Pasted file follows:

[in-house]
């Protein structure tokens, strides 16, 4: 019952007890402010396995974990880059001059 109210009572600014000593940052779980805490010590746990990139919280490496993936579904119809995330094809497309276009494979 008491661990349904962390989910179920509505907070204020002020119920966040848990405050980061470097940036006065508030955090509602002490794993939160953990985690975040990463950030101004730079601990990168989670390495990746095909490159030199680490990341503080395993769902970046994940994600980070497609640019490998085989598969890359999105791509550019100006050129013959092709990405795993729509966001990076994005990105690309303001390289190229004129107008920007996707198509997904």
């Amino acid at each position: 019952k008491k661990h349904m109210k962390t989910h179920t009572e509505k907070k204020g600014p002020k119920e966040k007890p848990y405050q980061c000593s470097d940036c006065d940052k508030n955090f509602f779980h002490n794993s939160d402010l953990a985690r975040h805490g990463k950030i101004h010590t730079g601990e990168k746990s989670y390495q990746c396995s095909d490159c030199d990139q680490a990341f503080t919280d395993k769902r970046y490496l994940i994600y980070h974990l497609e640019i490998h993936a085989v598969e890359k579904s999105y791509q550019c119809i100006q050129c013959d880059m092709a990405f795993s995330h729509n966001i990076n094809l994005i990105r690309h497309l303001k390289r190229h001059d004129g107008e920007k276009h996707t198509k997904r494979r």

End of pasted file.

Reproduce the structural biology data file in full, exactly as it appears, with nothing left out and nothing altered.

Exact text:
[in-house]
């Protein structure tokens, strides 16, 4: 019952007890402010396995974990880059001059 109210009572600014000593940052779980805490010590746990990139919280490496993936579904119809995330094809497309276009494979 008491661990349904962390989910179920509505907070204020002020119920966040848990405050980061470097940036006065508030955090509602002490794993939160953990985690975040990463950030101004730079601990990168989670390495990746095909490159030199680490990341503080395993769902970046994940994600980070497609640019490998085989598969890359999105791509550019100006050129013959092709990405795993729509966001990076994005990105690309303001390289190229004129107008920007996707198509997904």
């Amino acid at each position: 019952k008491k661990h349904m109210k962390t989910h179920t009572e509505k907070k204020g600014p002020k119920e966040k007890p848990y405050q980061c000593s470097d940036c006065d940052k508030n955090f509602f779980h002490n794993s939160d402010l953990a985690r975040h805490g990463k950030i101004h010590t730079g601990e990168k746990s989670y390495q990746c396995s095909d490159c030199d990139q680490a990341f503080t919280d395993k769902r970046y490496l994940i994600y980070h974990l497609e640019i490998h993936a085989v598969e890359k579904s999105y791509q550019c119809i100006q050129c013959d880059m092709a990405f795993s995330h729509n966001i990076n094809l994005i990105r690309h497309l303001k390289r190229h001059d004129g107008e920007k276009h996707t198509k997904r494979r």